Tennesse Williams

9th October 2015

A Streetcar Named Desire



Archive article

New! A Streetcar Named Desire will be screened on 25th November at Phoenix.

Screening in association with the University of the Third Age. Disturbed Blanche DuBois moves in with her sister in New Orleans and is tormented by her brutish brother-in-law while her reality crumbles around her.

USA 1951, 120mins

This Pulitzer Prize-winning drama was one of the most influential plays of the twentieth century. Exploring the beauty, fragility and loneliness of the human experience, this production is set to be a highlight of our Autumn season.

The production will be at Curve from Friday 16th October to Saturday 7th November. Tennessee Williams’ masterpiece is brought to life in a new production directed by Curve Artistic Director, Nikolai Foster.

Tennessee Williams (1911 – 1983) was an American playwright and author who was among the most celebrated dramatists of the 20th century. His play A Street Car Named desire is regarded as one of the most acclaimed plays of the last century. Published in 1947, the play was awarded The Pulitzer Prize for drama in 1948. In 1951 a film version was released starring Marlon Brando and Vivien Leigh alongside Kim Hunter and Karl Malden from the original Broadway production. This film adaptation of the play, directed by Elia Kazan,has been broadcast on UK television. It launched Brando’s career as a major film actor. Brando played the lead male role of Stanley Kowalski in a performance that has been hailed as one of the most influential of all time, for its gripping realism; he was nominated for an Academy Award for it.

The plot

New Orleans. 1930s. Blanche DuBois arrives at her sister’s tiny apartment in the lively French Quarter of New Orleans, her world falling apart and haunted by the loss of the family’s luxurious Southern mansion in Laurel, Mississippi. With broken dreams and a desperate desire to cling on to her freedom, Blanche seeks comfort from her younger, married, sister, Stella. But as tensions – and passions – rise, Blanche finds herself thrown into a catastrophic confrontation with Stella’s husband Stanley Kowalski. The penniless Blanche is trapped – she has nowhere else to go. Blanche suffers from nerves but continued to affect the airs and graces of her Southern upbringing, much to the dislike of the rough and common Stanley.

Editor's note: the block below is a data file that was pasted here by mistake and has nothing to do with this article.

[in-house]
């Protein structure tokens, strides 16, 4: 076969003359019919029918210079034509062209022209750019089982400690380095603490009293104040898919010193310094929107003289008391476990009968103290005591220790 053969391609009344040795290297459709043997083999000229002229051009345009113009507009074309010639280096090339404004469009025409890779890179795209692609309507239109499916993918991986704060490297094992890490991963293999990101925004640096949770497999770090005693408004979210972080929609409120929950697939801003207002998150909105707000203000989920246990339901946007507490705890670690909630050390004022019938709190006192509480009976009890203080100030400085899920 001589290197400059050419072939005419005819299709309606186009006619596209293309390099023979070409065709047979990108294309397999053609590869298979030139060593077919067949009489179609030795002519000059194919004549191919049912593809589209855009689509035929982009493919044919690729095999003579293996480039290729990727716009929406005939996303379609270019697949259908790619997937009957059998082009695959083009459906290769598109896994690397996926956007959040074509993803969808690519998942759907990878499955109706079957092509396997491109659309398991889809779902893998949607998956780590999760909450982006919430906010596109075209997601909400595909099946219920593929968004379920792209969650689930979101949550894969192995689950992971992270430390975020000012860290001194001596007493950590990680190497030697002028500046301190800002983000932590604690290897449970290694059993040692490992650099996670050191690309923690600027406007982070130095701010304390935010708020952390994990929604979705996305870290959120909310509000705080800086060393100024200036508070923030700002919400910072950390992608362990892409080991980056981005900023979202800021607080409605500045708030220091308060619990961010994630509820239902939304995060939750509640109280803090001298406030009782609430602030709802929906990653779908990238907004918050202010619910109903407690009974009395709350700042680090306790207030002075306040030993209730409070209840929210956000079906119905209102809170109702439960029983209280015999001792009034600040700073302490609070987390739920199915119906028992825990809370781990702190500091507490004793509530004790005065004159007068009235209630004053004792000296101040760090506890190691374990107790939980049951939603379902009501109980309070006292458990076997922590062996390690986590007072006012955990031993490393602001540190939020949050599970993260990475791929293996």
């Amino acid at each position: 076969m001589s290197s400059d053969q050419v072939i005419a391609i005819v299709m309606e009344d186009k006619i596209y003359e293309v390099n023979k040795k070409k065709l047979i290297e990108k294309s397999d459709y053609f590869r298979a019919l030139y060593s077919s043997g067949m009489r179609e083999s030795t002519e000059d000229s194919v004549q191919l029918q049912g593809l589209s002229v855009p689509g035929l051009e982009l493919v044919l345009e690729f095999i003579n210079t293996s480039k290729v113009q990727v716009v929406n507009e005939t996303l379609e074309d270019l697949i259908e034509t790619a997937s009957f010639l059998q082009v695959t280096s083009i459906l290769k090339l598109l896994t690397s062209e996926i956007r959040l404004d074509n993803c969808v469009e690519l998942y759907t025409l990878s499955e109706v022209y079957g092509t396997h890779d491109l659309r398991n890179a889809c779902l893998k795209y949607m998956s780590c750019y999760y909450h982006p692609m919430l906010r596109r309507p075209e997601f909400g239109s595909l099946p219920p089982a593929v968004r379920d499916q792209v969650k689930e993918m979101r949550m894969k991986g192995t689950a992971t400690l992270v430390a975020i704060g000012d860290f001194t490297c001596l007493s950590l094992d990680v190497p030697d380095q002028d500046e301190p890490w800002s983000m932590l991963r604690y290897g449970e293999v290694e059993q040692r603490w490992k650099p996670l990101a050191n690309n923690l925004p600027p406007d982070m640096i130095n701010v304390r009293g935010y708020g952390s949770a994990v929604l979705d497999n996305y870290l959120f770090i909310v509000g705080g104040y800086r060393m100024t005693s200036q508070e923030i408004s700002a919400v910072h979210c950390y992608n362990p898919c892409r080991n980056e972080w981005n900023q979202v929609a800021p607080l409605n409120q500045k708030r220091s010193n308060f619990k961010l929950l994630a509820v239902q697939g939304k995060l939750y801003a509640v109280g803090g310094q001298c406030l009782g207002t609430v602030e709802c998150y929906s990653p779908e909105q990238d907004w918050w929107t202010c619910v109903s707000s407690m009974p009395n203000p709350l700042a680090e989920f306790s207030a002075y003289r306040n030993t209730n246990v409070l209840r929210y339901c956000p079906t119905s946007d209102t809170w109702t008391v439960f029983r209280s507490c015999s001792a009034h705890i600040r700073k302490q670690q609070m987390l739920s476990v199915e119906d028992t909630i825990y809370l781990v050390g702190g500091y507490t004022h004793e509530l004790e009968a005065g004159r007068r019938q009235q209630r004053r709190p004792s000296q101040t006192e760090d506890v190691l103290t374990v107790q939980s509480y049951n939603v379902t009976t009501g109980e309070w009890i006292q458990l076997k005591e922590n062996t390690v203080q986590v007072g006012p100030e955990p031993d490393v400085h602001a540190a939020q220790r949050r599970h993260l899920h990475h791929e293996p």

When Blanche was very young she married but her husband died, something that continues to distress her. Stanley is troubled by the family’s past history, believing that he and Stella might have been cheated out of their inheritance. Stanley demands that Blanche reveals what really happened to the house at Laurel and its large plantation. Blanche hands over a collection of documents, in which Stanley finds a bundle of love letters.

The night after Blanche arrives at her sister’s flat, Stanley holds a poker party. It is at this that Blanche meets Mitch, one of the poker players. Blanche finds him courteous and friendly and begins to flirt with him as he falls under her charms. The brutal and drunken Stanley becomes enraged at Blanche’s constant interruptions and strikes her. Blanche and Stella take refuge upstairs in the apartment of Eunice. Stanley sobers up somewhat, realising what he has done, and stands in the courtyard below calling for Stella to come down – in a scene that has become one of the most cited performances of the newly emergent method school of acting.

Despite having carried Blanche off to bed, Stanley continues to treat her appallingly and the tensions begin to rise between them. Stanley has been studying the documents Blanche gave him and discovers a history of mental instability and sexual promiscuity. Stanley’s harsh and bullying treatment of Stella ends with him raping her. Having a complete mental breakdown, Blanche is committed to a mental asylum. When a doctor and nurse arrive to take Blanche away, she fails to recognise them for who they really are; she takes the doctors arm and says her famous line: “Whoever you are — I have always depended on the kindness of strangers.” With Blanche’s departure, Stella retreats to Eunice’s flat upstairs and says she is never coming back.

The film adaptation of then Tennessee Williams play is regarded as one of the finest productions in the history of cinema.

The Curve production

Directed by Nikolai Foster with stage designs by Michael Taylor, the company comprises Charlie Brooks as Blanche DuBois, Stewart Clarke as Stanley Kowalski, Dakota Blue Richards as Stella Kowalski, Sandy Foster as Eunice Hubbel, Mark Peachey as Steve Hubbel, Patrick Knowles as Mitch, Charlie De Melo as Pablo Gonzales, Nicholas Alexander as the Young Collector/Doctor and Natasha Magigi as the Nurse/Neighbour.

Tennessee Williams’ Pulitzer Prize-winning drama was one of the most influential plays of the twentieth century. Exploring the beauty, fragility and loneliness of the human experience, this production is set to be a highlight of our Autumn season. Suitable for ages 12+.

There is also a theatre day for the play, on Wed 28 Oct 10.30am – 1pm. This provides a chance to meet the cast and creatives over a cup of tea, and participate in a backstage tour and on-stage workshop before seeing the show.

See also:

Our review of the Ridley Scott film The Martian.

Black History in 2015.

Young actors in Leicester drama.